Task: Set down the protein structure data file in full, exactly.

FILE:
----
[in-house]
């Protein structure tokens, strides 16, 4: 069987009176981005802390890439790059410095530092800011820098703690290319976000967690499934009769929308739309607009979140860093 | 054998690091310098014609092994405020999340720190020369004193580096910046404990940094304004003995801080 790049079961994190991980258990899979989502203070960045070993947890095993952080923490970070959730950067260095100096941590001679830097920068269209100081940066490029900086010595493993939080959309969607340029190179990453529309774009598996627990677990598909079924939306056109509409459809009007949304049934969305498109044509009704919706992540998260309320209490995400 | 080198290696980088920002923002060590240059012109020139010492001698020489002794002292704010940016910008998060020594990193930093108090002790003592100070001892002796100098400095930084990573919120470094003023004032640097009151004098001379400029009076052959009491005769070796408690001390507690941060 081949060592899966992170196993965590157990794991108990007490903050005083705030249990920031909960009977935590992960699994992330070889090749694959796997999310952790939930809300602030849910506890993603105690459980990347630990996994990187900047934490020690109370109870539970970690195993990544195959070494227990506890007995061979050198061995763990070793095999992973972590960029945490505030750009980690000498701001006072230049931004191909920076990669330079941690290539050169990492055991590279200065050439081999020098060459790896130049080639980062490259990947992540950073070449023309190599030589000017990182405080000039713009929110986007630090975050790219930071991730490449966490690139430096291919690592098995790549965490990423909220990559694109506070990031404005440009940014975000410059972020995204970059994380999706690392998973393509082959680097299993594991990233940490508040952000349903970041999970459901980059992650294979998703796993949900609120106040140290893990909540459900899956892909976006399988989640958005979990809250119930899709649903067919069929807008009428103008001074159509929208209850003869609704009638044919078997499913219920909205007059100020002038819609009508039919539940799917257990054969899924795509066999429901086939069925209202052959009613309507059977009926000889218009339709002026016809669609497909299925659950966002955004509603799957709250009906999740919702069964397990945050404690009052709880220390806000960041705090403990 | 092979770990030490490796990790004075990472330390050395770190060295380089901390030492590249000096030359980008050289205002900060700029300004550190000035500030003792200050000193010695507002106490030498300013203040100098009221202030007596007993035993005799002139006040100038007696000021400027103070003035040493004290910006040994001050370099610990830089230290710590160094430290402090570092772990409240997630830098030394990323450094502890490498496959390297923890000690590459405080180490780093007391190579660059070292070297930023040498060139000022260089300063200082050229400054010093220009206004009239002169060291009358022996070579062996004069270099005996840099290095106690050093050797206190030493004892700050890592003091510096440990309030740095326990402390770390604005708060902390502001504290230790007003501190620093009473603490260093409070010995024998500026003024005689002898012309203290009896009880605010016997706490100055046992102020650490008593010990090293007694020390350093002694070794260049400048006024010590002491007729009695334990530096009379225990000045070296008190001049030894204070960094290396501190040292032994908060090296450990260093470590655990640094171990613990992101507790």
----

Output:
[in-house]
């Protein structure tokens, strides 16, 4: 069987009176981005802390890439790059410095530092800011820098703690290319976000967690499934009769929308739309607009979140860093 | 054998690091310098014609092994405020999340720190020369004193580096910046404990940094304004003995801080 790049079961994190991980258990899979989502203070960045070993947890095993952080923490970070959730950067260095100096941590001679830097920068269209100081940066490029900086010595493993939080959309969607340029190179990453529309774009598996627990677990598909079924939306056109509409459809009007949304049934969305498109044509009704919706992540998260309320209490995400 | 080198290696980088920002923002060590240059012109020139010492001698020489002794002292704010940016910008998060020594990193930093108090002790003592100070001892002796100098400095930084990573919120470094003023004032640097009151004098001379400029009076052959009491005769070796408690001390507690941060 081949060592899966992170196993965590157990794991108990007490903050005083705030249990920031909960009977935590992960699994992330070889090749694959796997999310952790939930809300602030849910506890993603105690459980990347630990996994990187900047934490020690109370109870539970970690195993990544195959070494227990506890007995061979050198061995763990070793095999992973972590960029945490505030750009980690000498701001006072230049931004191909920076990669330079941690290539050169990492055991590279200065050439081999020098060459790896130049080639980062490259990947992540950073070449023309190599030589000017990182405080000039713009929110986007630090975050790219930071991730490449966490690139430096291919690592098995790549965490990423909220990559694109506070990031404005440009940014975000410059972020995204970059994380999706690392998973393509082959680097299993594991990233940490508040952000349903970041999970459901980059992650294979998703796993949900609120106040140290893990909540459900899956892909976006399988989640958005979990809250119930899709649903067919069929807008009428103008001074159509929208209850003869609704009638044919078997499913219920909205007059100020002038819609009508039919539940799917257990054969899924795509066999429901086939069925209202052959009613309507059977009926000889218009339709002026016809669609497909299925659950966002955004509603799957709250009906999740919702069964397990945050404690009052709880220390806000960041705090403990 | 092979770990030490490796990790004075990472330390050395770190060295380089901390030492590249000096030359980008050289205002900060700029300004550190000035500030003792200050000193010695507002106490030498300013203040100098009221202030007596007993035993005799002139006040100038007696000021400027103070003035040493004290910006040994001050370099610990830089230290710590160094430290402090570092772990409240997630830098030394990323450094502890490498496959390297923890000690590459405080180490780093007391190579660059070292070297930023040498060139000022260089300063200082050229400054010093220009206004009239002169060291009358022996070579062996004069270099005996840099290095106690050093050797206190030493004892700050890592003091510096440990309030740095326990402390770390604005708060902390502001504290230790007003501190620093009473603490260093409070010995024998500026003024005689002898012309203290009896009880605010016997706490100055046992102020650490008593010990090293007694020390350093002694070794260049400048006024010590002491007729009695334990530096009379225990000045070296008190001049030894204070960094290396501190040292032994908060090296450990260093470590655990640094171990613990992101507790």